In 2011, I decided to get in a late run following one of my son’s baseball games. I set out on a good 6-miler just before sunset. The course was familiar to me and the pace was effortless; an 8 minutes-per-mile pace maintained over 6 miles was easy for me back then. As the sun started to set I was approaching my halfway mark when I was struck by a drunk driver traveling at a high speed in a Ford F150. In those days I ran with the flow of traffic, a habit I’d picked up in triathlon training. The truck struck me on my left femur and the impact spun me around 90 degrees. I hit the passenger side mirror of the truck with my head, causing me to fly to the right onto a soft shoulder, where I was left for dead.  By the grace of God, a good samaritan stopped to assist and provide medical aid until the paramedics arrived.

My practice of running with music playing in my ears probably saved my life that day. I didn’t hear the blow I was about to receive, so I didn’t react. My body was warm and loose; I never stiffened up, which prevented further injury. The location of the setting sun kept me from seeing the headlights that were heading my way.  It is humbling to realize that if I had turned even a little the outcome of my accident would have been completely different; had I turned and faced the driver I would not be alive to write this story.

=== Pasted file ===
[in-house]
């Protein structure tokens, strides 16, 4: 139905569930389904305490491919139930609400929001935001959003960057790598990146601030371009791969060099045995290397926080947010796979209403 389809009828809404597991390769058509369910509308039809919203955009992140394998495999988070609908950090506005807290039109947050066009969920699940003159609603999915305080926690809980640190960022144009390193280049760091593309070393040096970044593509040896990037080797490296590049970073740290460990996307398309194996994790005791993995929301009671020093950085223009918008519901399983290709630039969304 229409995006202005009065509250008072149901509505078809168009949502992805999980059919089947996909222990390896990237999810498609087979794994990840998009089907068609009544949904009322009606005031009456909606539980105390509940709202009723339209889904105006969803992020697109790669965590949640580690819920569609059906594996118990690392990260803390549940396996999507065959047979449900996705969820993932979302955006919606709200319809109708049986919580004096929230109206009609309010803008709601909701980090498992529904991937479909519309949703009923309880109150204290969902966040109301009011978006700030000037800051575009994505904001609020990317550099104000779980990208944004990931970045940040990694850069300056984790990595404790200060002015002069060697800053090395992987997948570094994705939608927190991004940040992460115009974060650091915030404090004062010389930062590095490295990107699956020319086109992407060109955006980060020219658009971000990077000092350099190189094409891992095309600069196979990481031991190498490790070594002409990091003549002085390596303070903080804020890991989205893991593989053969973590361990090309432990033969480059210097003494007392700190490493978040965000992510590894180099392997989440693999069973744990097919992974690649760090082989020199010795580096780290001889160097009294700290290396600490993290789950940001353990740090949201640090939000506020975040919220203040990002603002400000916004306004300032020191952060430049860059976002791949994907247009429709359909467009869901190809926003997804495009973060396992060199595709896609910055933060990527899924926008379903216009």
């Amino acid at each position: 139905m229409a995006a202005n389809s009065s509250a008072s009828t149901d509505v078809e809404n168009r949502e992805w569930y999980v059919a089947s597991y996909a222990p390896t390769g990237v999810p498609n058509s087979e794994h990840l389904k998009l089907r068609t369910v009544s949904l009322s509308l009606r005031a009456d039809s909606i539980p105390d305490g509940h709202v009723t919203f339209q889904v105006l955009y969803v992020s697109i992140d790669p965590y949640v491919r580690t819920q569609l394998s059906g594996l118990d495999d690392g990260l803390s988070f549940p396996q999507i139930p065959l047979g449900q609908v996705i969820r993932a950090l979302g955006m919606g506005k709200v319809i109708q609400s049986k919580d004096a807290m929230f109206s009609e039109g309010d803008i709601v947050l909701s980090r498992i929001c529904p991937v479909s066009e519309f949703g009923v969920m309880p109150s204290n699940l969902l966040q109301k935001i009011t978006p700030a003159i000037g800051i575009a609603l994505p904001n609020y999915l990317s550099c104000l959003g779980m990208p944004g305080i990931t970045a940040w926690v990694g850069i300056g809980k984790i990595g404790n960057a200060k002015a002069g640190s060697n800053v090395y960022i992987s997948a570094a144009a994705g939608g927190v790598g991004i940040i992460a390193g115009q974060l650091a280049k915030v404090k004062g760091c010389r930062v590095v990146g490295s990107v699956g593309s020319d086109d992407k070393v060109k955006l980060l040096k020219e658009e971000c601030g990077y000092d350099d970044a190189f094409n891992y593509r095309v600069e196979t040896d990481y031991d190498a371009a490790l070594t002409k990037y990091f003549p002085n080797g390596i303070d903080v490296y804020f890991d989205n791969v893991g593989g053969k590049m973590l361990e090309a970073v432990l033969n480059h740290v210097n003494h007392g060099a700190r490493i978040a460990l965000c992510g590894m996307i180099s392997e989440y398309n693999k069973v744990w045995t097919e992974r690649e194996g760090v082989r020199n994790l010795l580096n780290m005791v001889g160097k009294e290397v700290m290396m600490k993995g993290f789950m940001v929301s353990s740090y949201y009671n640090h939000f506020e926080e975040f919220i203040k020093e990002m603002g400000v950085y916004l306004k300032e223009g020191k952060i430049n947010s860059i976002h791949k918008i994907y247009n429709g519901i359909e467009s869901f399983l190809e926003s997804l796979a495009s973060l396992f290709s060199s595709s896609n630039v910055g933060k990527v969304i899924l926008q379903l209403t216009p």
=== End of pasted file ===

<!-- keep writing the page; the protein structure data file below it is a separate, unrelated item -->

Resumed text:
I eventually healed from the concussion, stitches, contusions and multiple soft tissue injuries and I got back to running as quickly as possible. Even so, I struggled with the mental side of my recovery. I no longer felt comfortable running on sidewalks or roadways and it took almost two years before I could ride my road bike again. Prior to getting hit by that truck, I never noticed how close those cars were to my bicycle or my running path. The accident made me acutely aware of the danger that existed on the roads, so I stayed inside more times than I care to admit.

In 2012, I was diagnosed with a thyroid condition. My weight soared while my energy waned. I was cold all the time and I could barely get out of bed to go to work. I assumed the fatigue was due to my long hours working in the detective bureau, so I trudged on. Eventually the fatigue became so severe that I knew a doctor’s visit was in order. It took several months to determine the exact amount of medication I needed to keep my thyroid at a normal level. I know there are many woman out there who can empathize with this ugly battle which wreaks havoc on hormones and the endocrine system. According to the Office of Women’s Health, “Women are more likely than men to have thyroid disease. One in eight women will develop thyroid problems during her lifetime.” The disease is real, and it definitely changes life as one knows it. I couldn’t run much during this time, so I walked—a lot—instead, but it wasn’t the same. I missed running so much and I longed for the days I was leaner and capable of scaling roads, hills and trails.